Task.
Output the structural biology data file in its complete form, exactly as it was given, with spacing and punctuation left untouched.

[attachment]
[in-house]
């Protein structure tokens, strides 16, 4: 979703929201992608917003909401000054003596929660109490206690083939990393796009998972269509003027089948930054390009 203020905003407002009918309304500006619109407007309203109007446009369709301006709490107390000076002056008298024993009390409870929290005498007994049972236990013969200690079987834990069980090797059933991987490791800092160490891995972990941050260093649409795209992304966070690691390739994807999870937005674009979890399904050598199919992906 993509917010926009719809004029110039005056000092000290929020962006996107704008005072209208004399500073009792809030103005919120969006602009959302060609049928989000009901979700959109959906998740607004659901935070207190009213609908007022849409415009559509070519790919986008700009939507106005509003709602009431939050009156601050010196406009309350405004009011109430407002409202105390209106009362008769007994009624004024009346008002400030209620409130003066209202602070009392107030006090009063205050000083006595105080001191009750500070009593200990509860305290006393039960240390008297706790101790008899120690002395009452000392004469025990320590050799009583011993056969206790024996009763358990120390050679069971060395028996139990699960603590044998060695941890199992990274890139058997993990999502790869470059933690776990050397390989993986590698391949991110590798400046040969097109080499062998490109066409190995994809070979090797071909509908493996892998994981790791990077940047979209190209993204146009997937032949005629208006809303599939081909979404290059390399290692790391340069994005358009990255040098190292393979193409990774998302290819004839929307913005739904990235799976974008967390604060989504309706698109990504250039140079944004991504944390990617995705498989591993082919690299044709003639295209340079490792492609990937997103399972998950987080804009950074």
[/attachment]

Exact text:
[in-house]
């Protein structure tokens, strides 16, 4: 979703929201992608917003909401000054003596929660109490206690083939990393796009998972269509003027089948930054390009 203020905003407002009918309304500006619109407007309203109007446009369709301006709490107390000076002056008298024993009390409870929290005498007994049972236990013969200690079987834990069980090797059933991987490791800092160490891995972990941050260093649409795209992304966070690691390739994807999870937005674009979890399904050598199919992906 993509917010926009719809004029110039005056000092000290929020962006996107704008005072209208004399500073009792809030103005919120969006602009959302060609049928989000009901979700959109959906998740607004659901935070207190009213609908007022849409415009559509070519790919986008700009939507106005509003709602009431939050009156601050010196406009309350405004009011109430407002409202105390209106009362008769007994009624004024009346008002400030209620409130003066209202602070009392107030006090009063205050000083006595105080001191009750500070009593200990509860305290006393039960240390008297706790101790008899120690002395009452000392004469025990320590050799009583011993056969206790024996009763358990120390050679069971060395028996139990699960603590044998060695941890199992990274890139058997993990999502790869470059933690776990050397390989993986590698391949991110590798400046040969097109080499062998490109066409190995994809070979090797071909509908493996892998994981790791990077940047979209190209993204146009997937032949005629208006809303599939081909979404290059390399290692790391340069994005358009990255040098190292393979193409990774998302290819004839929307913005739904990235799976974008967390604060989504309706698109990504250039140079944004991504944390990617995705498989591993082919690299044709003639295209340079490792492609990937997103399972998950987080804009950074």